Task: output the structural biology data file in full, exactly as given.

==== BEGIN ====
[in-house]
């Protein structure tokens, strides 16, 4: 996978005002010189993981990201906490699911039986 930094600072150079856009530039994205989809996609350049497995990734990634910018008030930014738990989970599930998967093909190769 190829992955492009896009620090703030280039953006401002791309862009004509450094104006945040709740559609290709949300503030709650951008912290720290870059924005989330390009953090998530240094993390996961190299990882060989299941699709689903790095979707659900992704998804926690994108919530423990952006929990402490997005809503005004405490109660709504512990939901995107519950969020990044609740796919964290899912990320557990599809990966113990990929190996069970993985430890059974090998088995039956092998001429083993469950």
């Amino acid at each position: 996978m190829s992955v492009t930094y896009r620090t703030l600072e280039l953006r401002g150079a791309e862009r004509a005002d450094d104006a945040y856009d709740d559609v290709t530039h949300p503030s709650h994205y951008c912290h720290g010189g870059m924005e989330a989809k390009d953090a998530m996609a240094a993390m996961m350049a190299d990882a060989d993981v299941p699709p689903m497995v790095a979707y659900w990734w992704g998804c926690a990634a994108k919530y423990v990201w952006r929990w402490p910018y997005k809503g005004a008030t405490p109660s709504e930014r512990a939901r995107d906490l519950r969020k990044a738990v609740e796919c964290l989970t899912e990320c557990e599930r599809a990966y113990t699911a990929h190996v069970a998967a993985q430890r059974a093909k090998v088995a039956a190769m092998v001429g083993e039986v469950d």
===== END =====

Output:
[in-house]
């Protein structure tokens, strides 16, 4: 996978005002010189993981990201906490699911039986 930094600072150079856009530039994205989809996609350049497995990734990634910018008030930014738990989970599930998967093909190769 190829992955492009896009620090703030280039953006401002791309862009004509450094104006945040709740559609290709949300503030709650951008912290720290870059924005989330390009953090998530240094993390996961190299990882060989299941699709689903790095979707659900992704998804926690994108919530423990952006929990402490997005809503005004405490109660709504512990939901995107519950969020990044609740796919964290899912990320557990599809990966113990990929190996069970993985430890059974090998088995039956092998001429083993469950």
């Amino acid at each position: 996978m190829s992955v492009t930094y896009r620090t703030l600072e280039l953006r401002g150079a791309e862009r004509a005002d450094d104006a945040y856009d709740d559609v290709t530039h949300p503030s709650h994205y951008c912290h720290g010189g870059m924005e989330a989809k390009d953090a998530m996609a240094a993390m996961m350049a190299d990882a060989d993981v299941p699709p689903m497995v790095a979707y659900w990734w992704g998804c926690a990634a994108k919530y423990v990201w952006r929990w402490p910018y997005k809503g005004a008030t405490p109660s709504e930014r512990a939901r995107d906490l519950r969020k990044a738990v609740e796919c964290l989970t899912e990320c557990e599930r599809a990966y113990t699911a990929h190996v069970a998967a993985q430890r059974a093909k090998v088995a039956a190769m092998v001429g083993e039986v469950d």